Australia takes no in-play prisoners
Australia takes no in-play prisoners
The so-called click-to-call operations which to date have fulfilled the function of producing a near-enough in-play option for Australian online punters is almost certainly on its last legs after the key licensing jurisdiction of Northern Territories issued its second warning for operators to stop the practice.
Ladbrokes Australia, William Hill, bet365 and Sportsbet (owned by Paddy Power Betfair) have been skirting around the spirit (if not the absolute letter) of the regulations around in-play betting by offering telephone services which mimic the in-play betting found in other markets.
However, the Northern Territories Racing Commission last week once again asked its operators to stop offering click-to-call services ahead of a full ban that will come into force in September. The Australian newspaper said this past weekend that the new measures would “prohibit sports bookmakers from offering click-to-call type functionality, where such functionality uses recorded or synthetic voices”.
It brings to an end a brief period of innovation in the Australian sports-betting market and is a further signal of tougher times ahead for gambling operators of all shades in the market following the recent general election.
Although Prime Minister Malcolm Turnbull’s Liberal Party retained power in the July poll, he will be sustained in power anti-gambling independent senator Nick Xenophon alongside a handful of other independent senators.
The change of tone from the federal government was signalled in a statement released in response to the Northern Territories’ latest warning where minister for human services Alan Tudge said amendments to the Interactive Gambling Act would be a matter of priority for the government in its next session.
He added: “As part of the response to the O’Farrell Review, the government will also be working with the states to introduce significant consumer protections to combat problems caused by online gambling.
“This includes banning the provision of lines of credit and a national self-exclusion register. This will be the biggest package of consumer protections ever introduced by a federal government.”
Finally, he warned that directors of what the Australian authorities considered illegal gambling operations would be placed on movement alert lists.
According to recent comments from Ladbrokes chief executive Jim Mullen at the time of the company’s interim results in August, the click-to-call element of the business was worth between 6% and 7% of Ladbrokes Australia’s “overall business”, though he didn’t specify whether this was turnover or net gaming revenue.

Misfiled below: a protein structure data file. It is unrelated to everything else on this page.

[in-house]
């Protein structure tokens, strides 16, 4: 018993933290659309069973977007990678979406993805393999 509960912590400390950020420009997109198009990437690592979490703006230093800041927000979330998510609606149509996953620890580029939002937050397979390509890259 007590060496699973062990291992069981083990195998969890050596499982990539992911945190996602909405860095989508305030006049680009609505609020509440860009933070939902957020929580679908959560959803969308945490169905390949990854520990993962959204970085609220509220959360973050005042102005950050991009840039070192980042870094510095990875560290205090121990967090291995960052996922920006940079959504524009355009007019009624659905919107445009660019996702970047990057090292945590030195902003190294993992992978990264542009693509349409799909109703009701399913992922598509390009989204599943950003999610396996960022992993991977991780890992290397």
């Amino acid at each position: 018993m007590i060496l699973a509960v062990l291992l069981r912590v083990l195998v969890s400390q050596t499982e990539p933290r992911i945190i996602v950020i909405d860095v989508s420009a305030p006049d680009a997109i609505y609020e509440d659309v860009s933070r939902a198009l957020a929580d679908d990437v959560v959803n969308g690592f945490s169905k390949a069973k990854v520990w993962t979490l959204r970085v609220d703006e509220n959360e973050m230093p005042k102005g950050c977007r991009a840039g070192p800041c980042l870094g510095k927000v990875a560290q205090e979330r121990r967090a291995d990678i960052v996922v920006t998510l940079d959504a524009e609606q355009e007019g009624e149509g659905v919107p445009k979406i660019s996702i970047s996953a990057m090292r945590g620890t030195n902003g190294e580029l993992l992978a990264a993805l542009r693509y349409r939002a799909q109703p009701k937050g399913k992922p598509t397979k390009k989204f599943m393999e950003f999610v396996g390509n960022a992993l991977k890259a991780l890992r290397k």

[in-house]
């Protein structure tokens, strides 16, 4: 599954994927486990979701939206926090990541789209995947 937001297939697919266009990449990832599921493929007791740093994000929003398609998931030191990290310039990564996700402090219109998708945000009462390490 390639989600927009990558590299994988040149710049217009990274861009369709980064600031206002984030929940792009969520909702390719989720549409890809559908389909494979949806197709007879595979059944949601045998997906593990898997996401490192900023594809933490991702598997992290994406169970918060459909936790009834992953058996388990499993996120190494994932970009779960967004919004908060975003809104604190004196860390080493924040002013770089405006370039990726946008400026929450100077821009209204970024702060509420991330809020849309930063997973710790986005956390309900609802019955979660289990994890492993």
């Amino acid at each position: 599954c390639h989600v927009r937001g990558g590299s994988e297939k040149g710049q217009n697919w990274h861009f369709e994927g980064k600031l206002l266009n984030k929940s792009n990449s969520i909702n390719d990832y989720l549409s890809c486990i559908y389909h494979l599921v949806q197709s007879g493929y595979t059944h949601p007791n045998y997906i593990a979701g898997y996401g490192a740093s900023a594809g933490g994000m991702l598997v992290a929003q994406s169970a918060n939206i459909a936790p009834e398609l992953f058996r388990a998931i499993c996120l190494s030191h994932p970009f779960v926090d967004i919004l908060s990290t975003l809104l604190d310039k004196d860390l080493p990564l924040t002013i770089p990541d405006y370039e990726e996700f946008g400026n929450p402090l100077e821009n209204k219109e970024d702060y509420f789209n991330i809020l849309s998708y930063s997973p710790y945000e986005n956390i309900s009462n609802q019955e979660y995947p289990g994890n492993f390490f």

Net revenues at Ladbrokes Australia rose 41.5% in the first half to £35.5m though operating profit fell 23% to £2.1m as the company continued to invest heavily in brand marketing.
Mullen admitted in August that though the business was on the up, “sometimes the story is obscured by the regulatory complexity and activity which crops up every so often”.
William Hill, meanwhile, said in its results that credit betting – which as Tudge mentions in his statement is also under threat – is currently worth circa 20% of its Australian revenues which totalled £47.7m for the six months to June. However, interim chief executive Philip Bowcock said at the time of the company’s interims that even if credit betting were banned, the company would be unlikely to see a 20% decline in revenues “because credit betting has been a way of life in Australia probably since betting started”.
He added: “So at the moment we are not actively doing anything; we are monitoring the situation very closely, and clearly there will be some lead-up time between when a decision is made and actual enactment.”
A William Hill spokesperson added today that the company continued to be engaged with the process.
Totally Gaming Says: Despite the huge demand for in-play betting in the country, and the fact that there has been no negative outcomes from online in-play in the UK, it seems the politicians have won this battle. The fact that the bookmakers were skirting around the regulations would not have endeared them to regulators not wanting to lose face with the consumer when it is batting offshore operators.